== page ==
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School of Computer Science & Engineering
University of New South Wales

 Advanced Operating Systems 
 COMP9242 2004/S2 

M4: A Clock driver

In this milestone you will implement a clock driver, and the two timer-related system calls. The timer-related system calls must be implemented using your driver.



Although the kernel provides a SystemClock system call, for many purposes, e.g., benchmarking, a higher clock resolution is desired. The U4600 machines feature a chip which contains several high-frequency counters which can be used for a timer.

The Driver Interface

Your driver needs to export the interface specified in src/clock.h. There are the following functions:

Initialises the driver.
Registers the calling thread to receive an IPC message after a specified time interval (in microseconds, though actual wakeup resolution will depend on the timer resolution). Several registrations may be pending at any time.
Returns the current real-time clock value (microsecond accurate).
Stops operation of the driver. This will cancel any outstanding timer requests (by sending them a premature IPC indicating failure).

The interface is just an internal funciton call interface. You do not need to export this interface to the users. User programs will indirectly access the clock driver through the time and sleep syscalls.

The IPC message sent by the timer contains in MR0 a return code (TIMER_R_OK, TIMER_R_UINT, TIMER_R_CNCL) and in MR1 the present value of the real-time clock.

The U4600

U4600 archritecture This is a simplified block diagram of the U4600 boards. The GT chip is a PCI bridge. It acts to interface the CPU with the PCI bus as well as to memory. Full details of the GT chip can be found its reference manual [1].

The R4600 has 8 IRQ exceptions consisting of 2 "software IRQs", 5 external hardware IRQs, and 1 IRQ that can be configured via external logic to either the internal timer (which it is on the U4600) or another external IRQ.

GT Chip

Your main job is to learn how to program the GT chip to generate timer interrupts and how to write an L4 driver to handle these interrupts.

The GT chip contains four 24 bit timer/counters. For our purposes, we are only interested in the GT chip as our source of timer interrupts. You will only be using one of these timers. The GT's interrupt line is connected to CPU interrupt pin 3 (which corresponds to interrupt 5 when you take into account the two software interrupts).

There is an abundance of different devices and writing device drivers is usually seen as a very difficult task. This is true in a sense. However, programming a device is really just a matter of learning about its registers, what values to read and write to those registers and when to do it.

The minimal subset of the GT chip's functionality that you must understand and use is listed below (the numbers in parentheses are the offsets of the register addresses from the chip's base address). Refer to the reference manual for full(er) descriptions [1].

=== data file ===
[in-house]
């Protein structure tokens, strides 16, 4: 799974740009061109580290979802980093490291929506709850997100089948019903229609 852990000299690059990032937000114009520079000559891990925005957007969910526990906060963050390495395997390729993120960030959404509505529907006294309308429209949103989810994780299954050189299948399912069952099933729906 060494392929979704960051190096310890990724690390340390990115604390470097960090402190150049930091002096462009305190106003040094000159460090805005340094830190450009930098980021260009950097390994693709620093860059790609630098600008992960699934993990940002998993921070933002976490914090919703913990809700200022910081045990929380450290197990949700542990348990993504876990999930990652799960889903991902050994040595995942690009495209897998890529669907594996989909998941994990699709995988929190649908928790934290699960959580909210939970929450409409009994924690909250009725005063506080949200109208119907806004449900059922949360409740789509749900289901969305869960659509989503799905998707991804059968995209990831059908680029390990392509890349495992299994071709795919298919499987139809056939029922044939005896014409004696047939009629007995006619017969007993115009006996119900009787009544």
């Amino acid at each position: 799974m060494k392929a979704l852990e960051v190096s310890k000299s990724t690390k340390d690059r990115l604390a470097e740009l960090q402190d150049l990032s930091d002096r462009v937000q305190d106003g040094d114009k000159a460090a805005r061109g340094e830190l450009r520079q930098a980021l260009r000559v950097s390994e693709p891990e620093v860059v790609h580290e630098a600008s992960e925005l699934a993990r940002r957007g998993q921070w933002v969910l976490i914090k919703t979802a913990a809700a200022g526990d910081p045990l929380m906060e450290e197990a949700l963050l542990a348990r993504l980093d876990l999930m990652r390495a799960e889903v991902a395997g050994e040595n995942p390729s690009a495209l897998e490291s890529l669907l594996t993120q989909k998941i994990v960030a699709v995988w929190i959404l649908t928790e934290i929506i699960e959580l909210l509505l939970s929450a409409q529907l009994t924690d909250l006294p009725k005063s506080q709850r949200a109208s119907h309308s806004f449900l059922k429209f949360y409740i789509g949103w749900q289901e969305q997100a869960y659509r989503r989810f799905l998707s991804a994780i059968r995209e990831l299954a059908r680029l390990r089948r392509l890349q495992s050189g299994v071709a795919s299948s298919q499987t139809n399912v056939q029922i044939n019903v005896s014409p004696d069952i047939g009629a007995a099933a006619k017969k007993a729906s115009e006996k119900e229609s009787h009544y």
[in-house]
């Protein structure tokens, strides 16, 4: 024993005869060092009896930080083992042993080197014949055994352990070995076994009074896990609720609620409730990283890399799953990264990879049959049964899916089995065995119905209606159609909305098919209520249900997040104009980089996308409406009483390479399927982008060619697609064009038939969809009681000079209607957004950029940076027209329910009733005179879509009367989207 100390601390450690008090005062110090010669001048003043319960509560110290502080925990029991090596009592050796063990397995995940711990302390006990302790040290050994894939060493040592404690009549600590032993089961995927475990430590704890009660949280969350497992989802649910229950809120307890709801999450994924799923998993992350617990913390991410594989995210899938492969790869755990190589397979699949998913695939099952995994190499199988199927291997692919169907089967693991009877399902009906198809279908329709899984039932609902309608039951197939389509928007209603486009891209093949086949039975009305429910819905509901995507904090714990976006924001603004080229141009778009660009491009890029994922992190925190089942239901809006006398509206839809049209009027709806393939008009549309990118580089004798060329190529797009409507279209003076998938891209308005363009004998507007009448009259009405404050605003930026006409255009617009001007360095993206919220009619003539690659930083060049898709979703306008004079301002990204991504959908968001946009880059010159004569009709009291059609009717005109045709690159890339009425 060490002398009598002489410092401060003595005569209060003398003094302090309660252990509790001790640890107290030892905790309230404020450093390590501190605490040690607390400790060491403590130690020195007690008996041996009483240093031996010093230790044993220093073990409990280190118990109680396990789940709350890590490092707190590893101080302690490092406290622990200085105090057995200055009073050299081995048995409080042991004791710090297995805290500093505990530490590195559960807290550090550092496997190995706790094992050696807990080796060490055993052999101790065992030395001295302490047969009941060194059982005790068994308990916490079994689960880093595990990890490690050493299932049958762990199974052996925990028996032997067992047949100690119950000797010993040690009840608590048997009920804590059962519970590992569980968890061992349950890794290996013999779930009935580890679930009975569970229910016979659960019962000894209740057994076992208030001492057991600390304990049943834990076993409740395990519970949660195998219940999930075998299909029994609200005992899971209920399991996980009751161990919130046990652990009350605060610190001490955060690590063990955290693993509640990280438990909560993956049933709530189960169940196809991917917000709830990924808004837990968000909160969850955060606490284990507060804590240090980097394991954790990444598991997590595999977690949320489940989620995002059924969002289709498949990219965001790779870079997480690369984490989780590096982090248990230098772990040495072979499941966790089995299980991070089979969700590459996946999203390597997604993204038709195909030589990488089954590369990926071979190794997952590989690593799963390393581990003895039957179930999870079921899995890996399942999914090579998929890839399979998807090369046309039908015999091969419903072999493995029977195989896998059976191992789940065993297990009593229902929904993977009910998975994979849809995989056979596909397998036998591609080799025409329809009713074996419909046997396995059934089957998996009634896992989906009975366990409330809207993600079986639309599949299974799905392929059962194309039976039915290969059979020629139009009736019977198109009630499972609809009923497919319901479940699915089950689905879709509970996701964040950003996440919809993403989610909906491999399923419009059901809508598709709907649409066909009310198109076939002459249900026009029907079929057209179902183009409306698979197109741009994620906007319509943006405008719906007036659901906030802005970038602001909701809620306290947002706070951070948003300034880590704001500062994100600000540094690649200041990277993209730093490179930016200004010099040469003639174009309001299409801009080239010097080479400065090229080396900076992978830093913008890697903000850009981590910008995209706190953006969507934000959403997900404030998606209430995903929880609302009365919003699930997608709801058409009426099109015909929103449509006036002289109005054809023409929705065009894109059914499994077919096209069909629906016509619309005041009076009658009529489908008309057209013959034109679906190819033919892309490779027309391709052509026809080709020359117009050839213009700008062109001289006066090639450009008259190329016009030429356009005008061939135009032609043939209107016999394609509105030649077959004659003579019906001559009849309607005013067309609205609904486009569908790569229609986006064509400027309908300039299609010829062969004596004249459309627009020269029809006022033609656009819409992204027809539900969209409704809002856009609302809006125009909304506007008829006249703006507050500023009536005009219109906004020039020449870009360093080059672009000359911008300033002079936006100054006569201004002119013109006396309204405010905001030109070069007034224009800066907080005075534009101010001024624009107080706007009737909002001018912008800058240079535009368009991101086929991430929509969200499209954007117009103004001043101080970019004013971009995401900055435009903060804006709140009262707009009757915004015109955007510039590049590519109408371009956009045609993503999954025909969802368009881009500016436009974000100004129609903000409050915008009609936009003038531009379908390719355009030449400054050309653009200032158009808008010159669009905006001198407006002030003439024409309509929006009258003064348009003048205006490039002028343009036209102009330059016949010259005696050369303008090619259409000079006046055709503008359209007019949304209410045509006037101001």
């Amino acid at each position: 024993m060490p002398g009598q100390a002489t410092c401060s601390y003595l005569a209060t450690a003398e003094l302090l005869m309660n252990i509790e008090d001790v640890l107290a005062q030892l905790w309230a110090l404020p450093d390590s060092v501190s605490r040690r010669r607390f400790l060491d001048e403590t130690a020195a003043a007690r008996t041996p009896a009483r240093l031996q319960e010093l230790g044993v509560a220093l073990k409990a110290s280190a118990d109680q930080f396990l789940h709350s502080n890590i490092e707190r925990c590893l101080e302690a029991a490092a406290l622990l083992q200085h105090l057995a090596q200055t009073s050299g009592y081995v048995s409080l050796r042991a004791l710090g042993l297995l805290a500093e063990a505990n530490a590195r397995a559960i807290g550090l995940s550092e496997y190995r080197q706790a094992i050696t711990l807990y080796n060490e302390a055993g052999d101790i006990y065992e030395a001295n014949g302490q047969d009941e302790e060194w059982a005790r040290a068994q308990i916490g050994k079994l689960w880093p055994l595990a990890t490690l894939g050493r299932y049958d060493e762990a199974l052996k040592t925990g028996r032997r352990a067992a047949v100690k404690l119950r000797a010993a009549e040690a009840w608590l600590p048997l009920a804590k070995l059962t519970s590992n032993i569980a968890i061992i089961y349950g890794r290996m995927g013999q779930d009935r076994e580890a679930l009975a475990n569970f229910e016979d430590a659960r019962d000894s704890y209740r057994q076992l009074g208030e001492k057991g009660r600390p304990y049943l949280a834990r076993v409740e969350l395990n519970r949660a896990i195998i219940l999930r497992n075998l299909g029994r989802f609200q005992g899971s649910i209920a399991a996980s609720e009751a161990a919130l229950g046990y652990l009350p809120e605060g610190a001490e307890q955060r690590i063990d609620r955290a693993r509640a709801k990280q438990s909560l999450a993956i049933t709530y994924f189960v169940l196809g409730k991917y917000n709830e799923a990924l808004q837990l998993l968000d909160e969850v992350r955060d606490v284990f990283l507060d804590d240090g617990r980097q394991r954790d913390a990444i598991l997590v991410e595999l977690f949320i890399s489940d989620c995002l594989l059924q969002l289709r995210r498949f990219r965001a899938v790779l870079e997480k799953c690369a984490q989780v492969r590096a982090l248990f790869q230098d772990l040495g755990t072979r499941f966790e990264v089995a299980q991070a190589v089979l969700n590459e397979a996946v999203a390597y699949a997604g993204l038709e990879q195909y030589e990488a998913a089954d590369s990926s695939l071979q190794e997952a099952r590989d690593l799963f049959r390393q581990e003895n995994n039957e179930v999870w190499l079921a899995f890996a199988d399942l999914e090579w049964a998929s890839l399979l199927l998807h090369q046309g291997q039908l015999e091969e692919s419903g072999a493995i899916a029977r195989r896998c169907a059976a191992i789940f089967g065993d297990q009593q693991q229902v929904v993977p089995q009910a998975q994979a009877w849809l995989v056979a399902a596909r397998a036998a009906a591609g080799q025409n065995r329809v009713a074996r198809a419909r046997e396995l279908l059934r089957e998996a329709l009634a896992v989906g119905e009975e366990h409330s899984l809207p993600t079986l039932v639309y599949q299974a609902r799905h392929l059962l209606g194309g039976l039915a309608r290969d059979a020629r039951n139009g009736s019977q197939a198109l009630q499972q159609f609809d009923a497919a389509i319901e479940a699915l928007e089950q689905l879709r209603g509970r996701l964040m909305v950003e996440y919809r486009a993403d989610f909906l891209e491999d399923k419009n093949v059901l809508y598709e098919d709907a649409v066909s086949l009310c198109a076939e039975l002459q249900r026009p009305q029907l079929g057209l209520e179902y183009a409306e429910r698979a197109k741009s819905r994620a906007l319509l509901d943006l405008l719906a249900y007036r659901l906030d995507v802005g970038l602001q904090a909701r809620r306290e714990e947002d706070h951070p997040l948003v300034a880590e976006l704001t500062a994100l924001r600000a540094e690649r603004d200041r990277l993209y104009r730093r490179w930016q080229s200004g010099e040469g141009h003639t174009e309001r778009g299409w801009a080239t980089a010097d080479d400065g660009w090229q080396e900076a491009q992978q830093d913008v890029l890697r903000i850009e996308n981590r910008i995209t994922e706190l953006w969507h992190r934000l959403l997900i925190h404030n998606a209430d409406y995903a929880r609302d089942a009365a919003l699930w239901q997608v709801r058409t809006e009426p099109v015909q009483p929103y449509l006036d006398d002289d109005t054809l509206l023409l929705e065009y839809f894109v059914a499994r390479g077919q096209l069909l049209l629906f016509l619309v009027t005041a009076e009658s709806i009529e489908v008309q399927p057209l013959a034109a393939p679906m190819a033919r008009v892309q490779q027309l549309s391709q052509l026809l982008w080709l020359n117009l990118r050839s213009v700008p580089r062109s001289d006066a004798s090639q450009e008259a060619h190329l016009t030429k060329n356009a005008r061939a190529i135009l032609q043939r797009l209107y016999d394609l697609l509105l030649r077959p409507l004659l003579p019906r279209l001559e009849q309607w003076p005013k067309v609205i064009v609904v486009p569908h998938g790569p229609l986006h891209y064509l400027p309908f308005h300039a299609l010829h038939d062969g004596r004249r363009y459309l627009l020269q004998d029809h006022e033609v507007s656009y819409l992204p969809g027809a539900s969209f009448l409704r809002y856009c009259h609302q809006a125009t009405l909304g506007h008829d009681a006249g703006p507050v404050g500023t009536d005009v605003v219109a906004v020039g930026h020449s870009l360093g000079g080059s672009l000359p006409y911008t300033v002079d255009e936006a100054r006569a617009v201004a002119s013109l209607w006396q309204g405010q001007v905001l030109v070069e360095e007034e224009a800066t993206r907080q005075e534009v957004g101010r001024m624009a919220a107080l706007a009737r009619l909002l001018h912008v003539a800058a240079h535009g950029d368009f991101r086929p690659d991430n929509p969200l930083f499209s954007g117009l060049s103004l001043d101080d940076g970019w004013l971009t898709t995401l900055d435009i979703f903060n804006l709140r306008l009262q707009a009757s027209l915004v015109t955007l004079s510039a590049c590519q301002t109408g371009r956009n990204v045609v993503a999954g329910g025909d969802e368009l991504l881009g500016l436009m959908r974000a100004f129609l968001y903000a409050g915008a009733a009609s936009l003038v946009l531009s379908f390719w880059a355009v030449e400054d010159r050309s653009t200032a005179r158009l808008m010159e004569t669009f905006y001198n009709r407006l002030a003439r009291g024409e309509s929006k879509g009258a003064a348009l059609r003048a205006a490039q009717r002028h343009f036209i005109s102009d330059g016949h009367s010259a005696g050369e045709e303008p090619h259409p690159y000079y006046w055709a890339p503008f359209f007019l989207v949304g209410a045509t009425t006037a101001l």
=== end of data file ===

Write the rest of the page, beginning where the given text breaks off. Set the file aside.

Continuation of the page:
Again, this is only the minimal understanding that you need. For deeper understanding, you are encouraged to learn about the other registers and can even play with those as well.

NOTE: This section is deliberately kept short (e.g., we do not dictate which timer to use or in what mode to use it in). The idea is that you work things out for yourself and make your own design and implementation decisions. There are only two conditions that must be satisfied:

  1. You must use an interrupt generated from the GT chip.
  2. You must implement the driver interface described above.

Pistachio/MIPS Interrupts

The Pistachio/MIPS kernel exports specific interrupts to a user level interrupt handler via IPC. User level threads are associated with interrupts by the privileged task using the ThreadControl call. After that, any interrupts of the registered number will get sent as an IPC to the interrupt handler thread.

Refer to the L4Ka reference manual for further information on the interrupt registration and delivery protocol.

You are provided with a libdevice which simplifies the process of registering an interrupt handler. You can are free to either use libdevice or manually register for interrupts yourself.

Device Mappings

In Pistachio/MIPS, device registers are memory mapped. That is, hardware registers can be accessed via normal load/store operations to special addresses. To access device registers, you must first request the correct device mapping from sigma0.

Note that all accesses device registers must bypass the cache. When requesting device mappings from sigma0 you must specify that you want unchached mappings. Again using libdevice should simplify the task of obtaining device mappings.


Devices often use a different byte order than the CPU, so device drivers must generally deal with endianess, and your clock driver is no exception. Endianess refers to how indivdual bytes within a multi-byte word are addressed. The following two figures should illustrate how big and little endian works. In the figure the numbers refer to the relative addresses of the individual bytes.


The R4600 is big endian while all GT chip registers are little endian. Therefore, you will need to do some byte swapping when reading from and writing to the GT registers.


You may need to resolve some or all of these issues:


The file clock.h, as well as some other header files you might find useful, can be found here.


Should be able to show some test code that uses all the function specified in the driver interface.

You should also show some user level test code that uses the time_stamp and sleep system calls. You may find it useful to extend sosh to have a time and sleep command. The sleep implemention must use your clock driver.

Last modified: 31 Aug 2004.